Whatever is in store for our young heroes, Fractale puts on a good show with its immensely rich and pleasing setting and some well-placed and well-animated action and chase scenes. I just need to wrap my head around some of the quirks of the various characters. Rating: 3.5
This week really elaborated on humanity’s situation in this strange, Ghibli-like world. Most of the world is sheep, plugged into the Fractale system and living as their handlers order. Then there is a bastion of unplugged, self-sufficient humans, committed to taking down that system. Clain sees them as terrorists, and later we find that, well, yes indeed, they are!
This group’s leader, Sunda, is charismatic and passionate in his cause, and treats Clain and Nessa as honored guests more than prisoners. Aside from a couple of cantankerous old men, the villagers are kind and curious about them as well. There’s a lively banquet, and they get some solid digs to crash at. But all the goodwill and friendly faces don’t prepare Clain for what follows.
After a whimsical excursion aboard their airship, Clain accompanies them on a horribly-designed raid of a “Star Festival” designed to keep people brainwashed. Sunda’s idea of “crashing” this festival is to open fire on it…with bullets. Blood is spilled all over the place. Unarmed bystanders and priestesses alike. Sorry, but this is how terrorists act.
Why are they killing? Has it really gone beyond talking? Are the people being brainwashed really better off dead in Sunda’s eyes? WTF? Phyrne also reappears to calm things down. Clain is sick. Neither side is innocent, but I’m left wondering which side (if any) is more in the right here. Rating: 3.5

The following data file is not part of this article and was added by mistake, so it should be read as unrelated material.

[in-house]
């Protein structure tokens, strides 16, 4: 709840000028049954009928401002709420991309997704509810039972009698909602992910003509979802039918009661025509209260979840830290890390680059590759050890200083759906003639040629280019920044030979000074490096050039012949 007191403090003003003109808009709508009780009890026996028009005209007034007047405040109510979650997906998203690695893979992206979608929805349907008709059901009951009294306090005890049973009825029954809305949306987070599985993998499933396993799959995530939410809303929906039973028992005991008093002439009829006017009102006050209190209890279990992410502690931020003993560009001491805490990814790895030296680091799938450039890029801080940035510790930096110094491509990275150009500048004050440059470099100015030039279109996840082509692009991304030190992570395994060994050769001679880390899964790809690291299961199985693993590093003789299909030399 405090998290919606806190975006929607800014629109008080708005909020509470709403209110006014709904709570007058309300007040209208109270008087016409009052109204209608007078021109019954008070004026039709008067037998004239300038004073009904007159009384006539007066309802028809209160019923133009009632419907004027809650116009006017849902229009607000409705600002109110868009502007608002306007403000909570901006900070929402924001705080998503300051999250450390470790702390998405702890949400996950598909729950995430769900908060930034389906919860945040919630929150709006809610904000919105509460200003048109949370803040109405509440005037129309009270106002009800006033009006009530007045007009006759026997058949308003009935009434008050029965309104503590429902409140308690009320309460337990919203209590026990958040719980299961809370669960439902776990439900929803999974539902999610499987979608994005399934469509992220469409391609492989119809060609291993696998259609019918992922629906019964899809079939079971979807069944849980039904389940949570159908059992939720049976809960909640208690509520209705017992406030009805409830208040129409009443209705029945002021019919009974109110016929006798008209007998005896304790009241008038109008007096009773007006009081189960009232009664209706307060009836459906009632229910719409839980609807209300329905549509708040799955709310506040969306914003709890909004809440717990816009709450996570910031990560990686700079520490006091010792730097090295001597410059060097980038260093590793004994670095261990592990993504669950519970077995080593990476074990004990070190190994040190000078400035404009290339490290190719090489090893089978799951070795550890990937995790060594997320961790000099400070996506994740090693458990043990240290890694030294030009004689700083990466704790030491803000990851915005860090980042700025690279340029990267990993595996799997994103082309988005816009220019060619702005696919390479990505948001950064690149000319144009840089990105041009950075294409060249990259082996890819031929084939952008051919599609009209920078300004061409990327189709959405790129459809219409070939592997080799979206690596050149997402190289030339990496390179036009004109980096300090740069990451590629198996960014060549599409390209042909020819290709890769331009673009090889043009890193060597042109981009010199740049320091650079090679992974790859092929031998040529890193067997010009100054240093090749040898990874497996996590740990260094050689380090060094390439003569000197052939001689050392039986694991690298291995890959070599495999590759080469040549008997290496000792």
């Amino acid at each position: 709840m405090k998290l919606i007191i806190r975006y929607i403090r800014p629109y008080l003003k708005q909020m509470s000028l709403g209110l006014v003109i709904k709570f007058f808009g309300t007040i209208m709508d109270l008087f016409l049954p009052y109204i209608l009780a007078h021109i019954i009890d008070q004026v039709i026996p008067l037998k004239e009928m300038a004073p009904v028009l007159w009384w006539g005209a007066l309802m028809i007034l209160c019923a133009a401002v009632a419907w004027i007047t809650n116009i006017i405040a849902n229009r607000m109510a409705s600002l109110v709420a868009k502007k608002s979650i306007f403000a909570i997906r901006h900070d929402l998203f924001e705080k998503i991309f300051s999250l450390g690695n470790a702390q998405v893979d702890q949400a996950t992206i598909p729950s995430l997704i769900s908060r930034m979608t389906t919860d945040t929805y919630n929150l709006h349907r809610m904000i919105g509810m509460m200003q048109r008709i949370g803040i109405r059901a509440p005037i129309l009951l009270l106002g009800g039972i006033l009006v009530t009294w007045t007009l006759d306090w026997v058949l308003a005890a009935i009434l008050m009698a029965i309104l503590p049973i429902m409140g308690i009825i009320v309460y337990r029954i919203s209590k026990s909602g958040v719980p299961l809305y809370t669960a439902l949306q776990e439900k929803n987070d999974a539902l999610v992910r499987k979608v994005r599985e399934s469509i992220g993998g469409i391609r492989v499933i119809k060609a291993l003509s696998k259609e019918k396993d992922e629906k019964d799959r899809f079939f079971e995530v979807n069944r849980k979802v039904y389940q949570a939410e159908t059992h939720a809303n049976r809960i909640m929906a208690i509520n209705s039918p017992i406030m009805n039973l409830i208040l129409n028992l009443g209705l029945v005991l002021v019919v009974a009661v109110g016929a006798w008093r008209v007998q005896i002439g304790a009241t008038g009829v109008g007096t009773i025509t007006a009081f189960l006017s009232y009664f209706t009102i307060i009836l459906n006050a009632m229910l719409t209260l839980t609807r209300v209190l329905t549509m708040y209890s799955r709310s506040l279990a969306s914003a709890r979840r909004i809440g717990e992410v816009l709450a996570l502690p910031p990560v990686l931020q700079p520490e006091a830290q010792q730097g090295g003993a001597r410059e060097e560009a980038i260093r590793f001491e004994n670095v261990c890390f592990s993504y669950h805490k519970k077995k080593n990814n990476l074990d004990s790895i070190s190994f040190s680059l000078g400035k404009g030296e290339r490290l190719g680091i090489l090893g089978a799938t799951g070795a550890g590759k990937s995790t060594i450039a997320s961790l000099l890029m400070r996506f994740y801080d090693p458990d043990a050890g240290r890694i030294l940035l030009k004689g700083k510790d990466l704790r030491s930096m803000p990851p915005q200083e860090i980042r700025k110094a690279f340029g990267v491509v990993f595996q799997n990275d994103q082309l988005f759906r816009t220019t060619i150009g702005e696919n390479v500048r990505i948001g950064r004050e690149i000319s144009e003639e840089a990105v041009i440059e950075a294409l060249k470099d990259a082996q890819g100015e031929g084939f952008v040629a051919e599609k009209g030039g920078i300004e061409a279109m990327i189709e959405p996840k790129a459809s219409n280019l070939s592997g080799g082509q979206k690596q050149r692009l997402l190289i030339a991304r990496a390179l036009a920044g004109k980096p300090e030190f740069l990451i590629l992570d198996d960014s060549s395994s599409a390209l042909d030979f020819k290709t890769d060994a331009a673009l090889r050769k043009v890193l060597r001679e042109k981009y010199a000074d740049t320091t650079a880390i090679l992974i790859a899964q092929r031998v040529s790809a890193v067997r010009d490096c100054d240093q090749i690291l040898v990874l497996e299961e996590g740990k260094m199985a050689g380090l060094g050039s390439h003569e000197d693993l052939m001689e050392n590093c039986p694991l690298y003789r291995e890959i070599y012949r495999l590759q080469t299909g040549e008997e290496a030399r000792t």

Fractale doesn’t break any ground in its second episode, but it’s enjoyable enough. Picking up where it left off, it introduces Nessa (voiced by Kana Hanazawa, who plays it like a caffeinated Kobato), a lifelike doppel that you can touch. Clain shows her around, showing us around in the process.
The city he lives near is all but deserted, while the few citizens around live in RVs. We ask ourselves…why? Where is everyone, and why don’t they want to live in such a gorgeous, Ghibli-esque place? Clain says he likes his home because “he likes old things.” Will technology make us all nomads like this?
What is obvious is that Nessa had a profound effect on Clain, though he doesn’t realize it at first. Her friendly, affectionate nature and inquisitiveness are a tonic of sorts, and when she’s gone, she misses her. When his doppled parents scold him for “not acting normally”, he shuts them off. Clain can’t go back to the way things were. He wants to know what Nessa – and Phyrne – are all about. Rating: 3
I immediately took to this series’ first episode. Sure, it seems to shamelessly ape three or more Studio Ghibli films in its first five minutes, but I don’t have a problem with that as long as it tells its own story. The variables are there, though: an era somewhere between the past and the future; an earnest kid (Clain) who saves a eccentric princess-type girl Phyrne), an amulet of some unknown power, and a trio of hapless “villains” who don’t come off as evil so much as crafty and enterprising.
The look is very Ghibli, too: great vistas of what looks like Ireland; very clean and simple yet emotive character designs; and airships. Underlying this world is a strange network called Fractale that basically allows people to create whimsical “doppels” of themselves, including Clain’s parents and dog.
There’s also a very nice tender romance brewing between Clain and Phyrne. She books it in the first episode, but I’m sure she’ll be back, while a third character, Nessa, just pops up at the end, so we’ll see where this goes. Whether it has anything truly original to offer is definitely up for debate, but there’s no doubting this show looks and sounds great, and has immediately captured my interest. Rating: 3.5